Employers have a moral and legal obligation to keep their employees safe. During the COVID-19 pandemic this can extend to introducing appropriate measures such as the requirement to wear masks at work. This is what you need to take into account when determining whether or not workplace face coverings are necessary in your organization.
1. Assess the level of risk
Determining the level of risk for your employees is the first step you should take in establishing whether you should insist on workplace face coverings. This will vary by industry and by job.
High-risk roles such as healthcare, aged care, pathology labs, first responders etc… you should be insisting mandatory wearing of face masks in the workplace as part of an employee mask policy.
Medium risk if they regularly come into close contact (within 6 feet) of other people who could be potential carriers of COVID-19. The risk is greater depending on the level of community transmission where your business is located and should be factored into whether you need a face mask policy at work.
Low risk and may not require workplace face coverings if they aren’t routinely coming into close contact with colleagues or members of the public.
2. Do your employees need masks or face coverings? And what is the difference?
Masks are generally specialized for medical and surgical purposes, or may be fitted with a filtering respirator. They are recommended for health care providers, first responders and other frontline essential workers who need to take extra steps to protect their respiratory health.
Face coverings on the other hand are not suitable for medical and surgical environments. The CDC recommends cloth face coverings such as bandanas or other material that fit snugly across the face, are secured with ties or ear loops, include multiple layers of fabric, enable breathing without restriction and can be washed and machine dried without being damaged or changing shape.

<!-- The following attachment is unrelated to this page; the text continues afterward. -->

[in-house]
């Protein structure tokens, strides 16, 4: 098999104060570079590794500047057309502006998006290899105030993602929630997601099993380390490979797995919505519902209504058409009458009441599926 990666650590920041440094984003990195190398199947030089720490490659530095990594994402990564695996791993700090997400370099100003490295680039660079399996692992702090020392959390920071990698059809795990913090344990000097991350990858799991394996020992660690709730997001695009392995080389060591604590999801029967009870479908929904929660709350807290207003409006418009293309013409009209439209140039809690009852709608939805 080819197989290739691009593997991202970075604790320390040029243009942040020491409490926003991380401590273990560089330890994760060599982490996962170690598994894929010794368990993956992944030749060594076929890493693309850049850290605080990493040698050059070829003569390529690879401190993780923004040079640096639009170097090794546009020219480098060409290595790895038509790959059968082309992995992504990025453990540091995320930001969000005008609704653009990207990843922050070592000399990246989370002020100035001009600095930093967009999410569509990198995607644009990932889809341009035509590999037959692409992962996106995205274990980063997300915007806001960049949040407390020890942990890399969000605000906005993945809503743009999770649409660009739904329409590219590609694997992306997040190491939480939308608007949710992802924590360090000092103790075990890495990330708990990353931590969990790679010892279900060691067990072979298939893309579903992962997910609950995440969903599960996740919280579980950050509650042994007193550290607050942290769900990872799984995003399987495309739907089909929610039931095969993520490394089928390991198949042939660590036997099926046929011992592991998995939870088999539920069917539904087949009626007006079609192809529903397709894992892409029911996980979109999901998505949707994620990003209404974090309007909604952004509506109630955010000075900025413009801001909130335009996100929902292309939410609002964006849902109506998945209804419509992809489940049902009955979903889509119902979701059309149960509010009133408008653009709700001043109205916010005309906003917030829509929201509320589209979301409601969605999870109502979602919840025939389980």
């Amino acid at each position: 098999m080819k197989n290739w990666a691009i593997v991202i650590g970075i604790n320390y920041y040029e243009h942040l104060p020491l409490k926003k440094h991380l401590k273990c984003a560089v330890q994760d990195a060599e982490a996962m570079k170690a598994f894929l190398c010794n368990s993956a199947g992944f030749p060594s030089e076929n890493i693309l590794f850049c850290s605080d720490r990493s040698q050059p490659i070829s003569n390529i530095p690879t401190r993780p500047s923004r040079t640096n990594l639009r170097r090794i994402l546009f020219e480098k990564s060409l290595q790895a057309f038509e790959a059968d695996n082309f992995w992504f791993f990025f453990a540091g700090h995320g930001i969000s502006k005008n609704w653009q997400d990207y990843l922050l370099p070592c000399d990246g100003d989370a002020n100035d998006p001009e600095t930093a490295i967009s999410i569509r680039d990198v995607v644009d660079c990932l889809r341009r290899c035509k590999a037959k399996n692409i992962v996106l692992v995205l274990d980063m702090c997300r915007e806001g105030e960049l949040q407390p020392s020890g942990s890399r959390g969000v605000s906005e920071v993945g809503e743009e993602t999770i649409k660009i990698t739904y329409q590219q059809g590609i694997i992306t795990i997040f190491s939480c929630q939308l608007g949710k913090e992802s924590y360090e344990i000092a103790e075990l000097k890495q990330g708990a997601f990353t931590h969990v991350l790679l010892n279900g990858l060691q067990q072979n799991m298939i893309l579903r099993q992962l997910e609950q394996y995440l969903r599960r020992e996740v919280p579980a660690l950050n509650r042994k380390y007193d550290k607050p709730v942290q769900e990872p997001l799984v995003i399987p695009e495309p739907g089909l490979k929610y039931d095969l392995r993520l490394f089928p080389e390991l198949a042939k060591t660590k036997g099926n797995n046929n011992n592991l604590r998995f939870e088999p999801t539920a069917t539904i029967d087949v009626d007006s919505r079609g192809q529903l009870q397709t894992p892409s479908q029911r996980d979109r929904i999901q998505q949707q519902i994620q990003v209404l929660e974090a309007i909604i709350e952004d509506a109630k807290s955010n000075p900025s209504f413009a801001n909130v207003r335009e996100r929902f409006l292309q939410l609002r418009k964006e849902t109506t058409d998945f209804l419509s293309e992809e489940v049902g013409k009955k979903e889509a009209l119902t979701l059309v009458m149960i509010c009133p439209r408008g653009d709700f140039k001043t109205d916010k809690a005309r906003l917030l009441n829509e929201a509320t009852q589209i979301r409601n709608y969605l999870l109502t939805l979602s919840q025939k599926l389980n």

3. What to do if your employees refuse to wear a face mask or covering?
In the United States, the Equal Employment Opportunity Commission has released guidance that employers can require their employees to wear PPE like face masks to reduce the transmission of COVID-19.
Employers have a basic right to determine and uphold rules in the workplace so long as they are non-discriminatory, and this includes developing an employee mask policy.
Employees who reject your mask policy and refuse to wear workplace face coverings can be considered to be adhering to safety precautions, and as such can have their employment terminated for doing so.
There are limited circumstances where employees may not be compelled to wear a face covering – for example if they have a medical condition, such as a respiratory illness or if they have religious grounds.
4. Create a workplace mask policy
If you require your employees to wear a mask or face covering during the pandemic, whether it’s because of government mandate or just a company mandate, it is essential you have an official employee mask policy in place.
Your employee mask policy should be written by the Human Resources team and checked legally and should contain:
- a background on why face masks are required to be worn,
- information on which employees are required to wear face coverings and when,
- who should pay for the workplace face coverings and where they can be obtained,
- instructions on proper wear of the masks,
- how to maintain the masks,
- how to dispose of the masks
- and what happens if the policy is not adhered to.
Workplace Face Mask Policy Free Template
If you require your employees to wear a face-covering or mask during the COVID-19 pandemic, you should have a clear policy that you communicate with them.
Use this template as a guide to set out the relevant information about your organization’s approach to face coverings in the workplace during the coronavirus pandemic.